Tuesday, 26 July 2011

Best Free Reference Websites of 2011


The American Library Association produces an annual list of 25 noteworthy and open access sources of information (obviously with an American-centric bias).  These four sites stood out as being particularly useful to schools:

1.  Worldometers for statistics, geography, citizenship, sociology, general studies, PSHE and economics.

2.  Photography in 10 lessons  for 16+ photography

3.  Current value of old money  especially
Cost of living during WWII  for history and english
Cost of living in Jane Austen's England for history and english

4.  Pros and cons of controversial issues (currently 42 issues covered) for critical thinking, citizenship, PSHE

Sunday, 24 July 2011

Plugged, unplugged

Image by SocialGrow

The two current online learning courses that I'm participating in are becoming mutually beneficial.
Thing 6 of 23 Things for CPD is online networks.  Week 3 of EduMooc 2011 is Online Learning Technologies.   Some overlap here, although from very different angles, so I've been researching and giving quite a bit of thought to online networks.

I've seen the latest statistics on the Social Media Revolution.  I've learnt that MOOCs (Massive Open Online Courses) encourage Bethany Bovard to run amok.  I now know 7 Ways to Get More Out of LinkedIn, including using status updates and getting recommendations.  For the LinkedIn neophyte I found Viveka von Rosen's 12 Most Useful Tips I've Found to Use LinkedIn Effectively.  I've listened to leading gurus in networking and relationships at the Global Networking Council.  In a similar vein to Helen's post I know which  Winnie the Pooh character I'm most like and just to stop that inflated sense of ego, that all this networking might engender, I discovered that Some Grey Bloke believes Twitter to be an insignificance awareness engine!

Here, in no particular order, are my experiences with some of the networks:

Facebook-not really a contender for me as the school where I work advises against using it.

LinkedIn - joined sometime ago and this " thing" did make me feel guilty enough to  revisit, which I am grateful for.  Can see its value for job hunting.  Also think the groups are good for professional discussions BUT I need to put more effort in.  Must try harder!

LIS New Professionals Network -  joined sometime ago and this " thing" did make me feel guilty enough to  revisit!! Was rather embarrassed to see that I had a new friend request from January (SO sorry Lisa)  I'm dropping out of this one.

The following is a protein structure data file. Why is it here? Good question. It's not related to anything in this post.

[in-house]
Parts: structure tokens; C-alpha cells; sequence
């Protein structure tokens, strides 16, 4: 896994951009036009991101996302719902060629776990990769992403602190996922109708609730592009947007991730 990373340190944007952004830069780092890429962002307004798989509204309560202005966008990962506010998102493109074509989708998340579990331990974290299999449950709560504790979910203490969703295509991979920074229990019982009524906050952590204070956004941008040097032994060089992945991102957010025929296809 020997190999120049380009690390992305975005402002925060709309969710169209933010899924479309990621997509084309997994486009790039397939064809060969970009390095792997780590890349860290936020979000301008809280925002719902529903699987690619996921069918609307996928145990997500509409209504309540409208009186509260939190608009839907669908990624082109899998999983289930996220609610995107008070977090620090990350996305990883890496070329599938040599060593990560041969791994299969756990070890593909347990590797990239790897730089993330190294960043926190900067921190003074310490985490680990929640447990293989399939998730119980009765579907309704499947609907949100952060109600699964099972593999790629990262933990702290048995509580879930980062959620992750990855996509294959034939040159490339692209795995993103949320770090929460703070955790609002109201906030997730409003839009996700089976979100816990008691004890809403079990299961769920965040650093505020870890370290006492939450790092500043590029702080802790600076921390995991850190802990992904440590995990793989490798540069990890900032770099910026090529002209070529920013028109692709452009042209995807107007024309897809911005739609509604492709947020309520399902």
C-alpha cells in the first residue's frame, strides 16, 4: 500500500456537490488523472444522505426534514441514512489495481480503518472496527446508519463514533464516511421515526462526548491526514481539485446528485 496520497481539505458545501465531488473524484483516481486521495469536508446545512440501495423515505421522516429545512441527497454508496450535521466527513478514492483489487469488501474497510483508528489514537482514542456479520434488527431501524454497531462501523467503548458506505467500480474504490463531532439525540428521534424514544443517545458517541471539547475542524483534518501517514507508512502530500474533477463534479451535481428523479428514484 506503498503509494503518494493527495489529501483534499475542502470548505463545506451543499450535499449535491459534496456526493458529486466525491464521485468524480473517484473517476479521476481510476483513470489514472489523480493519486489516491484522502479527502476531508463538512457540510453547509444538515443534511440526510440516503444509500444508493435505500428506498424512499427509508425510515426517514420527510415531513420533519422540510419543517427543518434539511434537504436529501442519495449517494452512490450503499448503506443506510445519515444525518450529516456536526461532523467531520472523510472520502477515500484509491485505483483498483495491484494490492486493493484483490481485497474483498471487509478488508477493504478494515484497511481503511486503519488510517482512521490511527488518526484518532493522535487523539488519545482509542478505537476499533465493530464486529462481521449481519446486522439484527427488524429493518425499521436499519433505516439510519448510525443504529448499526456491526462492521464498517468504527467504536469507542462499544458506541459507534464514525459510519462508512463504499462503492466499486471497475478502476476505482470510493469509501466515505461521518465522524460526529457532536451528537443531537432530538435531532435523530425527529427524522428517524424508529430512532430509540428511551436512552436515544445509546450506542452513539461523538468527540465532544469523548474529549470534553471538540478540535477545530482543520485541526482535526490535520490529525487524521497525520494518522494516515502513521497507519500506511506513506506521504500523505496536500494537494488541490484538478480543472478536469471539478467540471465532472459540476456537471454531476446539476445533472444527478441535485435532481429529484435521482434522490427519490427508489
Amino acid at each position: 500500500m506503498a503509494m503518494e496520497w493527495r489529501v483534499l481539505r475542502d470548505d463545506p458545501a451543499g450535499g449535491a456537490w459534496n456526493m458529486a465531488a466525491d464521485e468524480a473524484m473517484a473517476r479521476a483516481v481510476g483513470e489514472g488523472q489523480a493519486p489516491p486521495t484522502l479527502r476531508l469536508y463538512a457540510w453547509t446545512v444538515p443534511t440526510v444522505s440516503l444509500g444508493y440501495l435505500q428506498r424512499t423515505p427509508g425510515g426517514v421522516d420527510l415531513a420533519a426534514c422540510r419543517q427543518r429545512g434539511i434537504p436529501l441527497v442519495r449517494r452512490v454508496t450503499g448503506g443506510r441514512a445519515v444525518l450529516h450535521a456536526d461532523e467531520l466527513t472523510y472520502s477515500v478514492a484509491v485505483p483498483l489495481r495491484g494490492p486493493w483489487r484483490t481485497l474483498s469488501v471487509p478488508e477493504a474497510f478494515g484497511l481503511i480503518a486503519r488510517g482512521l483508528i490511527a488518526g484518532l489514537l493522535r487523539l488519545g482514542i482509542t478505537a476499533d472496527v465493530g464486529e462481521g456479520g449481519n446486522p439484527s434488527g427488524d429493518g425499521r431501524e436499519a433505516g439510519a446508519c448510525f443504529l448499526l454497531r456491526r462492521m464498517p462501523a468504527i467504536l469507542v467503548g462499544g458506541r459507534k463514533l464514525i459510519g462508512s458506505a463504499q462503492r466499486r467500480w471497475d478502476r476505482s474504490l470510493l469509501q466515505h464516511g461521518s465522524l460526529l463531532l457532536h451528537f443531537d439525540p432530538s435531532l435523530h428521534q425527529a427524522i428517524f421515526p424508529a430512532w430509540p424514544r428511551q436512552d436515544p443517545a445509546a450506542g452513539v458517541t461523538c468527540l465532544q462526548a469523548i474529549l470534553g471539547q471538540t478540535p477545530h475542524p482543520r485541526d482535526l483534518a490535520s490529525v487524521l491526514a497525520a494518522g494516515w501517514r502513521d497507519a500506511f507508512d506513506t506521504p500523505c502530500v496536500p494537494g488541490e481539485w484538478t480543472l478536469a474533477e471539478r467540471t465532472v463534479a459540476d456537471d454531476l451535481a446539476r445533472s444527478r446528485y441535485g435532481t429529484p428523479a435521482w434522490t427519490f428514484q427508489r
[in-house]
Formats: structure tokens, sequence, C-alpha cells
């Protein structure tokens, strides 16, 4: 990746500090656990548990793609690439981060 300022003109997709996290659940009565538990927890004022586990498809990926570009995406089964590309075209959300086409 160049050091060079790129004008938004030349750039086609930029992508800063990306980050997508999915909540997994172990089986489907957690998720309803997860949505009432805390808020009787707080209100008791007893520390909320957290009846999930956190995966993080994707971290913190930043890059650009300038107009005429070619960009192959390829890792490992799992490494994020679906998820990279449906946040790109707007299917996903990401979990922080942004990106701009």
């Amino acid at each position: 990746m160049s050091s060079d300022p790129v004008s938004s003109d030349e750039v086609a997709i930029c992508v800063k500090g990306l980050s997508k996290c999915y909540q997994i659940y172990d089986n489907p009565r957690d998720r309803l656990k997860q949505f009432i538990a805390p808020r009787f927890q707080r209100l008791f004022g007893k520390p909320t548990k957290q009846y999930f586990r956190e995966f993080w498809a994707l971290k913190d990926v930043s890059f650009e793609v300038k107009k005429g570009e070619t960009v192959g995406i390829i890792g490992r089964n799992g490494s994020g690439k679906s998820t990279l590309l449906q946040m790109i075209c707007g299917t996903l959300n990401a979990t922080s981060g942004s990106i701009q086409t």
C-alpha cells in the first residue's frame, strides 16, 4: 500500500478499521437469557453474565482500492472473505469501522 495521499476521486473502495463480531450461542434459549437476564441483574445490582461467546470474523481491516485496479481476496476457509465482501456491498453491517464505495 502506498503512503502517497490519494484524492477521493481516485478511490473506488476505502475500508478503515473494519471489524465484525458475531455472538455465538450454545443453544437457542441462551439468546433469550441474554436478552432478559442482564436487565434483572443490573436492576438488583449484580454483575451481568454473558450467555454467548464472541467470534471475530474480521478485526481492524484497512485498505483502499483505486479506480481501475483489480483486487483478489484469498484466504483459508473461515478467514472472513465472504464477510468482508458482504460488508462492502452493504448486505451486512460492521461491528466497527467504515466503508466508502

Google+ - just getting started.  If she works hard she should get some good results.

School Librarian Network Yahoo Group - this has been invaluable to me for encouragement, inspiration and practical ideas.

I think the potential of online networks is huge.  It's still a learning curve for me which means that I will try some things and move on to others.  More and more I'm appreciating the way that online negates the barriers of time and space and choosing it as my preferred way of learning.

Thursday, 14 July 2011

Thing 5 - Who's counting?

It can be hard to stay motivated when you meet with barriers.  This weblog by Seth Godin  "Which of the four are getting in the way" has recently informed my reflective working practices.  The idea of work as play is one I am trying to live up to!   I don't think that you can be an effective reflective practitioner without time.  One strategy that I find useful is The Double D2 Strategy  which advocates splitting your time between development, diversification, discovery and divestment.  The most important, and the hardest to achieve, being the divestment part or the stopping of the things which don't add enough value in order to make space for new things.  I believe that perspective comes with distance, I love the Google 20% rule and Stefan Sagmeisters' one year in seven sabbaticals.
To all term time school librarians out there have a great summer holiday!

Monday, 11 July 2011

I'm with Grace - killing Twitter is my only real chance of leaving.

Image by wonderferret

In my opinion Twitter is by far the most useful of the three tools.  Been using it for about a year and find it fast, easy to use and just a little bit addictive!  So easy to follow and unfollow, so quick to find new, inspiring people.  Great for archiving things to return to and check out later.   Not that I'm an expert and I certainly have more to learn, especially about the terminology of twitchforks and twestivals.

I did try Google Reader but I just didn't open it very often and when I did somehow the information had found me some other way.  Robert Scoble back in October 2009 gave several reasons why he wasn't using Google Reader anymore.  For me it's about productivity,  twitter allows me to stay current more quickly and more easily.  And because it's all about time Pushnote is just one more tool that I won't be adopting - unless at some point it begins to solve a real need.

Oh well, time to get back to Grace's new book!